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If there are end caps on the handle inserts like the ones in the picture further up,  pry them off and you might find a screw under there.  It's been a long time and I can't remember one way or the other.

Post# 964411 , Reply# 14   10/26/2017 at 16:23 by ken (Ulster Hgts, NY)        

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No end caps. That part of the handle at the top and bottom of the wood grain insert is just the solid casting of the handle base. When I was prying the insert away from the base last night I could just make out at the upper end of the insert what looked like a tab that was part of the insert bent at 90 degrees which went down into the solid casting of the base at that area. Gave me the thought that two tabs top and bottom pushed down into the handle base is what holds the insert. But as I said it did not want to come off the base at all.

Post# 964829 , Reply# 15   10/29/2017 at 15:01 by Tomturbomatic (Beltsville, MD)        

Maybe Goo Gone or Knight's Spray 9 which should be rinsed.

Post# 964832 , Reply# 16   10/29/2017 at 15:10 by thomasortega (Los Angeles - CA)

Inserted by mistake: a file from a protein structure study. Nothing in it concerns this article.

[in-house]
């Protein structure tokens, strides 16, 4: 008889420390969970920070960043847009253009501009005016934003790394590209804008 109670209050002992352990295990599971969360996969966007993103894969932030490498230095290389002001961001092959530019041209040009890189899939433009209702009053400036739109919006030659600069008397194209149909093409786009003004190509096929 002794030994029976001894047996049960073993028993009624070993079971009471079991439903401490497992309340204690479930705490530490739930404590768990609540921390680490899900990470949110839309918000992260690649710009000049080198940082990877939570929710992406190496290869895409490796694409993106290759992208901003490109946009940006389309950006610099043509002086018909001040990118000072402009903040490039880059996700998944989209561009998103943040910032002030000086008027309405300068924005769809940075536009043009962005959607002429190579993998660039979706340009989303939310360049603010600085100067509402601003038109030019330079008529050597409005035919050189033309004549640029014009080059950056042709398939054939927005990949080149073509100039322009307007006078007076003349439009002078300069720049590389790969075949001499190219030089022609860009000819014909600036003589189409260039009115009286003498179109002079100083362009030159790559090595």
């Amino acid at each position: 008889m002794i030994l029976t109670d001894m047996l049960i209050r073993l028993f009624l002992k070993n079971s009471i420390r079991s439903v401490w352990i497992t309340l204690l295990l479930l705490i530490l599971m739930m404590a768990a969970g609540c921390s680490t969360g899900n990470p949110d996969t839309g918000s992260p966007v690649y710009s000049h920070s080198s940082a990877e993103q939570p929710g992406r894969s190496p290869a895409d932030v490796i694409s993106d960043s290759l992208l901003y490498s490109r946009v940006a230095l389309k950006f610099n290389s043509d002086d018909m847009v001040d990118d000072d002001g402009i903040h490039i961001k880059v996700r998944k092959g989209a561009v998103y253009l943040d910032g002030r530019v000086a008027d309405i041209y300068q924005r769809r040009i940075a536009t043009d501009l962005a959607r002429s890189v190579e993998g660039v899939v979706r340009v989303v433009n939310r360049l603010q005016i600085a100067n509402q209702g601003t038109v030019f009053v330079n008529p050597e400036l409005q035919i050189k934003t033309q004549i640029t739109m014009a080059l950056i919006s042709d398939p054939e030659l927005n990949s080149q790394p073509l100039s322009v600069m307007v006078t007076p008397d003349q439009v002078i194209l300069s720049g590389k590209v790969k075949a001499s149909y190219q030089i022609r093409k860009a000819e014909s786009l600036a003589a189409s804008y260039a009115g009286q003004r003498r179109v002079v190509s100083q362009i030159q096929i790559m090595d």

Karcher comes to the rescue!

Try a steam cleaner. Maybe even one of those silly Mcullock canisters or that el cheapo Bissell handheld crap may help a lot in this case.

But if you want THE KING of the steam cleaners, that cleans even criminal records, then get a high pressure Karcher (nearly impossible to find in the USA) thank god I brought my Karcher professional unit with me when i moved here.

Post# 964845 , Reply# 17   10/29/2017 at 16:44 by ken (Ulster Hgts, NY)        
They are cleaned and shiny

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Cleaned them yesterday with Simple Green. It worked well. Description on bottle stated any water safe surface could be cleaned with Simple Green. There were some spots of grease that were thick. As per instructions I let it sit 1-2 minutes. I went over those spots a couple times. Used tooth picks to get into the crevices. I also bought a bottle of plastic cleaner/polish after reading info online concerning cleaning decals. But the Simple Green did the job so I didn't try the plastic cleaner. I put them back on the fridge today. Looks very good.

Post# 965403 , Reply# 18   11/1/2017 at 16:03 by ken (Ulster Hgts, NY)        
Some pics

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You'll have to forgive the quality. Taken with my "old-school" cell.